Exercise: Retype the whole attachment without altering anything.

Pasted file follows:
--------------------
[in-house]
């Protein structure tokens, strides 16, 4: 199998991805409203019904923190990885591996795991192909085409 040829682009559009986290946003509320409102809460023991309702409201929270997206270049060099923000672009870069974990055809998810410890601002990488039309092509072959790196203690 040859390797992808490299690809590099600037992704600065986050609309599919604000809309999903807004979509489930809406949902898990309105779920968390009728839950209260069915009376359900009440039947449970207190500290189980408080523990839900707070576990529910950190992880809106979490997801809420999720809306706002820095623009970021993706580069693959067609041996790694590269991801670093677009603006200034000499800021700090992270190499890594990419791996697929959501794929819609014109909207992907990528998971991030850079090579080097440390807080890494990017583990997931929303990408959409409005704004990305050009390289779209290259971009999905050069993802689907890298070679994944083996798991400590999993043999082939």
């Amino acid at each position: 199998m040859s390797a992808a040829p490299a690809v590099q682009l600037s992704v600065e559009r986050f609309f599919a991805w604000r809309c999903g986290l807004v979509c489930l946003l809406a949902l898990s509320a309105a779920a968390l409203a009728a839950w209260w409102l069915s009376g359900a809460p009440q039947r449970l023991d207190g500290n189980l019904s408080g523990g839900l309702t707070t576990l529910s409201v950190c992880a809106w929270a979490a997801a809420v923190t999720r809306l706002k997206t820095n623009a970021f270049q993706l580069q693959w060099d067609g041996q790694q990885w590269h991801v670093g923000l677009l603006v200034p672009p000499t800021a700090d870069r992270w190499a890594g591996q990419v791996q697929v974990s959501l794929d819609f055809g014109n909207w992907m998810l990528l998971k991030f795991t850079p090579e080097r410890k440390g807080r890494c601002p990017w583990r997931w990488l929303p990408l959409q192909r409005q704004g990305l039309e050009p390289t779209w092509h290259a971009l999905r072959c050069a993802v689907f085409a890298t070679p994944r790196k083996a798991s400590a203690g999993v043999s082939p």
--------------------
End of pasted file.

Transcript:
[in-house]
């Protein structure tokens, strides 16, 4: 199998991805409203019904923190990885591996795991192909085409 040829682009559009986290946003509320409102809460023991309702409201929270997206270049060099923000672009870069974990055809998810410890601002990488039309092509072959790196203690 040859390797992808490299690809590099600037992704600065986050609309599919604000809309999903807004979509489930809406949902898990309105779920968390009728839950209260069915009376359900009440039947449970207190500290189980408080523990839900707070576990529910950190992880809106979490997801809420999720809306706002820095623009970021993706580069693959067609041996790694590269991801670093677009603006200034000499800021700090992270190499890594990419791996697929959501794929819609014109909207992907990528998971991030850079090579080097440390807080890494990017583990997931929303990408959409409005704004990305050009390289779209290259971009999905050069993802689907890298070679994944083996798991400590999993043999082939």
């Amino acid at each position: 199998m040859s390797a992808a040829p490299a690809v590099q682009l600037s992704v600065e559009r986050f609309f599919a991805w604000r809309c999903g986290l807004v979509c489930l946003l809406a949902l898990s509320a309105a779920a968390l409203a009728a839950w209260w409102l069915s009376g359900a809460p009440q039947r449970l023991d207190g500290n189980l019904s408080g523990g839900l309702t707070t576990l529910s409201v950190c992880a809106w929270a979490a997801a809420v923190t999720r809306l706002k997206t820095n623009a970021f270049q993706l580069q693959w060099d067609g041996q790694q990885w590269h991801v670093g923000l677009l603006v200034p672009p000499t800021a700090d870069r992270w190499a890594g591996q990419v791996q697929v974990s959501l794929d819609f055809g014109n909207w992907m998810l990528l998971k991030f795991t850079p090579e080097r410890k440390g807080r890494c601002p990017w583990r997931w990488l929303p990408l959409q192909r409005q704004g990305l039309e050009p390289t779209w092509h290259a971009l999905r072959c050069a993802v689907f085409a890298t070679p994944r790196k083996a798991s400590a203690g999993v043999s082939p």